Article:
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Here is a pic of one of my air intakes. As you can see, the incoming air is extremely cold… and after that cold air warms and exhausts, so does the moisture in the room. My air exchange may be a bit high, continuous and blowing as much as a table fan would on medium, but it’s keeping the air in the shed fresh… but dry. Misting the room seems to help that.

January 14 2016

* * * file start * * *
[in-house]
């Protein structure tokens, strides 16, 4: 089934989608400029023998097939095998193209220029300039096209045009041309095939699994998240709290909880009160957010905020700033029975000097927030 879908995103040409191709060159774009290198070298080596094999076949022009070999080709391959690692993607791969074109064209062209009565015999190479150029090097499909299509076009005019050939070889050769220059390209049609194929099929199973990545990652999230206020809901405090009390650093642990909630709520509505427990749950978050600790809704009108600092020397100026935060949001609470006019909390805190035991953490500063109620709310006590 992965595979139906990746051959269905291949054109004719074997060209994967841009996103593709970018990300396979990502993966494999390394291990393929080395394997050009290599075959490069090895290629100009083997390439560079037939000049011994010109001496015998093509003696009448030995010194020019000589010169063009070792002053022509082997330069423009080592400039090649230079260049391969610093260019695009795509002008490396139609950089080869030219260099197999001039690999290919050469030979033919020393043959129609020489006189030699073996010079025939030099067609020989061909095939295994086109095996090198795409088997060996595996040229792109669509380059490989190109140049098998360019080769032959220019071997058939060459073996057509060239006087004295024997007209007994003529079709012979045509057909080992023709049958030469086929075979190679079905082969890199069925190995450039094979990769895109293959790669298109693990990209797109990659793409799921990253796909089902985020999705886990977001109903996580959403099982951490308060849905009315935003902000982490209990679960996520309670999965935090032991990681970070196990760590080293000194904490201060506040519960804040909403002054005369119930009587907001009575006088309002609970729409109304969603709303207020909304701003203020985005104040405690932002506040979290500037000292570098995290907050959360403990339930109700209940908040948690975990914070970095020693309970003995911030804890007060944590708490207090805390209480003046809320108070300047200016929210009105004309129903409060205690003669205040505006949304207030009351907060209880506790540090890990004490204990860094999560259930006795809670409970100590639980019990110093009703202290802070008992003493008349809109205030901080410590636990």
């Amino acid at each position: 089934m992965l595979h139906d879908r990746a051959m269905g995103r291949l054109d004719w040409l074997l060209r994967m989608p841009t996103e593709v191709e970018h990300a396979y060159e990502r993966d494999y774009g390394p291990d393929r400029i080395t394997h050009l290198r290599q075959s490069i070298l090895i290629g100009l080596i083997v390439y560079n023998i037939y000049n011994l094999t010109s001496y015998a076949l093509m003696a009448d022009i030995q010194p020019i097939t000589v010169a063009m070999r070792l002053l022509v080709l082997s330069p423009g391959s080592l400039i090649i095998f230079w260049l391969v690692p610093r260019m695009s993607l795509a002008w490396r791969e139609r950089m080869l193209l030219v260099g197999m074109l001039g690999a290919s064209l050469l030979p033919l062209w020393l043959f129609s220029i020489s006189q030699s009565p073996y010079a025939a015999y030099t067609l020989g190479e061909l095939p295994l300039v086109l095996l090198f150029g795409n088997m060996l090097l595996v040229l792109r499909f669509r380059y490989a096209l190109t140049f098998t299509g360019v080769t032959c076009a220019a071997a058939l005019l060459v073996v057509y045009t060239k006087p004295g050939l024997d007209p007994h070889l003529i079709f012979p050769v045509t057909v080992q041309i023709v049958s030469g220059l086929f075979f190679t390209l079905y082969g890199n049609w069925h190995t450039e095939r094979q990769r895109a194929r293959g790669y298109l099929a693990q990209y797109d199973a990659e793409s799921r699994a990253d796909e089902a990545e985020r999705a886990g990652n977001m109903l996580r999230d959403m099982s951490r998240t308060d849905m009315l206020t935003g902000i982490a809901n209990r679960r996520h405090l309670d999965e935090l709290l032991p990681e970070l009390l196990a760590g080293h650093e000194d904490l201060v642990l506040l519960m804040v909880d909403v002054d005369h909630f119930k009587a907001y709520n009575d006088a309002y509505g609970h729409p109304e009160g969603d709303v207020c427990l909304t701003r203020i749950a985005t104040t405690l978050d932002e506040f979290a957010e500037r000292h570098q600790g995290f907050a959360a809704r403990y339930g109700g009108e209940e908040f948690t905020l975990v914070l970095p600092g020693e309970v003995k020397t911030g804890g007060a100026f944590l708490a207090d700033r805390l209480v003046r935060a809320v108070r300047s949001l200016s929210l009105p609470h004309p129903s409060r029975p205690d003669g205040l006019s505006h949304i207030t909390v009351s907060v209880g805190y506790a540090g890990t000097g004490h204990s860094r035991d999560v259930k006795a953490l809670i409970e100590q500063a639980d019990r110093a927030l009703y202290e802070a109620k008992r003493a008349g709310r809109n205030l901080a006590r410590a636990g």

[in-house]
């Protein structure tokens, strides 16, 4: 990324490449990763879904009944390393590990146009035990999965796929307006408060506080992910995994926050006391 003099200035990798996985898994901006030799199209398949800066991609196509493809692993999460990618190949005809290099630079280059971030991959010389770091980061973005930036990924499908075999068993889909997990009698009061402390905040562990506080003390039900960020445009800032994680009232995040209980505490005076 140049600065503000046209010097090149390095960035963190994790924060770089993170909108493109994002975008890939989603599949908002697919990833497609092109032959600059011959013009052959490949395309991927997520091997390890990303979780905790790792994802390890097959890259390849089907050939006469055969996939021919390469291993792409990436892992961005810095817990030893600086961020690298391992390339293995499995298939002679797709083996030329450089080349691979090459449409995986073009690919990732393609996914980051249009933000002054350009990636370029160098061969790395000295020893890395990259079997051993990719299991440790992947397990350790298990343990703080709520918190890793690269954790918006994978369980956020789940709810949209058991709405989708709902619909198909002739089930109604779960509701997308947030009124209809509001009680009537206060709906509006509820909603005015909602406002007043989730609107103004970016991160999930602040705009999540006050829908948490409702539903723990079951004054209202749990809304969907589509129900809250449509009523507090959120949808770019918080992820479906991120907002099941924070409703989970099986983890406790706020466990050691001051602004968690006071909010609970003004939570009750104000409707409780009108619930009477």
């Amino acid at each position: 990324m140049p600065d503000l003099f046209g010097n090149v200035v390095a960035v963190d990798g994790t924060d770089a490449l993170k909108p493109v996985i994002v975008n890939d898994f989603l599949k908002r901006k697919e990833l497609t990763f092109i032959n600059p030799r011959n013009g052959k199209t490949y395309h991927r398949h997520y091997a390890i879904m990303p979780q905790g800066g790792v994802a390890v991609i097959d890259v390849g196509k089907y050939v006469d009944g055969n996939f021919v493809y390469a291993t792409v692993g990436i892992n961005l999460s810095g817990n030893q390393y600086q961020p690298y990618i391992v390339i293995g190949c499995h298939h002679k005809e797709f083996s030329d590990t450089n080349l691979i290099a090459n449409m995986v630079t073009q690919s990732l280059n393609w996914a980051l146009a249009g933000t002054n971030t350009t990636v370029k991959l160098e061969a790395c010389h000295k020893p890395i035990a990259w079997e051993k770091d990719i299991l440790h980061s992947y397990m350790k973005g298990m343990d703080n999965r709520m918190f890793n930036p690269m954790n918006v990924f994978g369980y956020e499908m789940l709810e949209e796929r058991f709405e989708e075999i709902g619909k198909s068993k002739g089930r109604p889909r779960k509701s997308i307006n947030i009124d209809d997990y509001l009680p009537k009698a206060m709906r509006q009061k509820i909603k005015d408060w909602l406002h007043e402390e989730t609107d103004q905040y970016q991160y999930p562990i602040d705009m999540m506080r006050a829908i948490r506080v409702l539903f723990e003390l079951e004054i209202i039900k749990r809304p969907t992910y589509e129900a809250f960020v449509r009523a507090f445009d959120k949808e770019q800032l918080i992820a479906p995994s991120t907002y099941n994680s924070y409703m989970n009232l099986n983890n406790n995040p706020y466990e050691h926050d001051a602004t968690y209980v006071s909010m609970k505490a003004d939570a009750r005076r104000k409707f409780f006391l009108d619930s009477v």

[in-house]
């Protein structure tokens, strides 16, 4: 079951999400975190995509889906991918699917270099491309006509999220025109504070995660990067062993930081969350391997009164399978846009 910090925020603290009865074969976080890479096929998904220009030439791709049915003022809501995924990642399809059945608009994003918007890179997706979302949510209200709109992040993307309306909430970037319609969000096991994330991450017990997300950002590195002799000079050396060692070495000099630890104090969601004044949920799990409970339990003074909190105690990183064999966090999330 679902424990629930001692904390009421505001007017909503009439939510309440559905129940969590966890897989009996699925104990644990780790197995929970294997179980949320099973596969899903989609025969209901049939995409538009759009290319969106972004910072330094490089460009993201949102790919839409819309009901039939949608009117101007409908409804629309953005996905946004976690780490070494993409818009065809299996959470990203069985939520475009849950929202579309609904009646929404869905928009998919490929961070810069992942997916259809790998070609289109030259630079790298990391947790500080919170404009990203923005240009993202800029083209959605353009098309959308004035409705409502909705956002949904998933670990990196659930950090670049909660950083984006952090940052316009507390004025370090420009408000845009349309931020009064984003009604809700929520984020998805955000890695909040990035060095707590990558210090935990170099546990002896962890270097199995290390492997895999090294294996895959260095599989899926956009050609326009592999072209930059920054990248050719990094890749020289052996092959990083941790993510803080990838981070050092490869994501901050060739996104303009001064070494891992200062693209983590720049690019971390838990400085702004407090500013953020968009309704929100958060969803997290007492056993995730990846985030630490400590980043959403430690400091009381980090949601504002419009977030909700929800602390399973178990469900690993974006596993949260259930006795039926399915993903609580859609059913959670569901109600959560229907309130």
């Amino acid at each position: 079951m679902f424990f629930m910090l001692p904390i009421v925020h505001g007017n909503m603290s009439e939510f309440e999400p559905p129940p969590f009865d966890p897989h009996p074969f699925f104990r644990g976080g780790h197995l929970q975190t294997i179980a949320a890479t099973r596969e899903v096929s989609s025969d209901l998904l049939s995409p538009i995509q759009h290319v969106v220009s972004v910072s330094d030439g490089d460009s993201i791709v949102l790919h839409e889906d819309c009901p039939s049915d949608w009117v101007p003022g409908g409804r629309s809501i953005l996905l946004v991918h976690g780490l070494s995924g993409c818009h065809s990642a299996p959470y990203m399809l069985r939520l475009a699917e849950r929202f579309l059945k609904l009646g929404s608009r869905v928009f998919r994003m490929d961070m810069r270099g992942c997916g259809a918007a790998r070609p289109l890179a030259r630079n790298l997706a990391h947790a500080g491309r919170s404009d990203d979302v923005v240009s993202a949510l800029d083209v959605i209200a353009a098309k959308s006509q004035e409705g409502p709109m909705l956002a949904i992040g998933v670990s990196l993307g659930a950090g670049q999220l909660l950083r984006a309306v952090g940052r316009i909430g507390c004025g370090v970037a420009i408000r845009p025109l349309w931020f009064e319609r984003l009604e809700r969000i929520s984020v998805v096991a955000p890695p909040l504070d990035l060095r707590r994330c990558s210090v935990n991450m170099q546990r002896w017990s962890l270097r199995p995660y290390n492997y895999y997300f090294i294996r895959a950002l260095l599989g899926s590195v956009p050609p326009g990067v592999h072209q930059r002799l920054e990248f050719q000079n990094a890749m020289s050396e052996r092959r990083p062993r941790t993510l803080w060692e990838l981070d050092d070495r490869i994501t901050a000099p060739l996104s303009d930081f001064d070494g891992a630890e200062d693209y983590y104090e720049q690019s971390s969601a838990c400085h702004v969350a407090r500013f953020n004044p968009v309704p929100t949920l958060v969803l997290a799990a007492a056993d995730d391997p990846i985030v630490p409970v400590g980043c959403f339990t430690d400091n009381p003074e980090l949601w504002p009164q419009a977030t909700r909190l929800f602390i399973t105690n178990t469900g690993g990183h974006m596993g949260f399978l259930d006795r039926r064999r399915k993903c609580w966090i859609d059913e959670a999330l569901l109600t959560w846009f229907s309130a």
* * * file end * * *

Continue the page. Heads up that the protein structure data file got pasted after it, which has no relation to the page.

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Today I swept the bee shed floor and watered my hives. To boost the RH in the shed I lightly misted the air between the rows with my pressure washer. Within 10 minutes the RH increased to 30%, I’ll probably mist the room again tomorrow to boost the RH further. The treatment left tiny water droplets on the face and on each of the hives landing boards. It was interesting to watch the bees break cluster for a drink.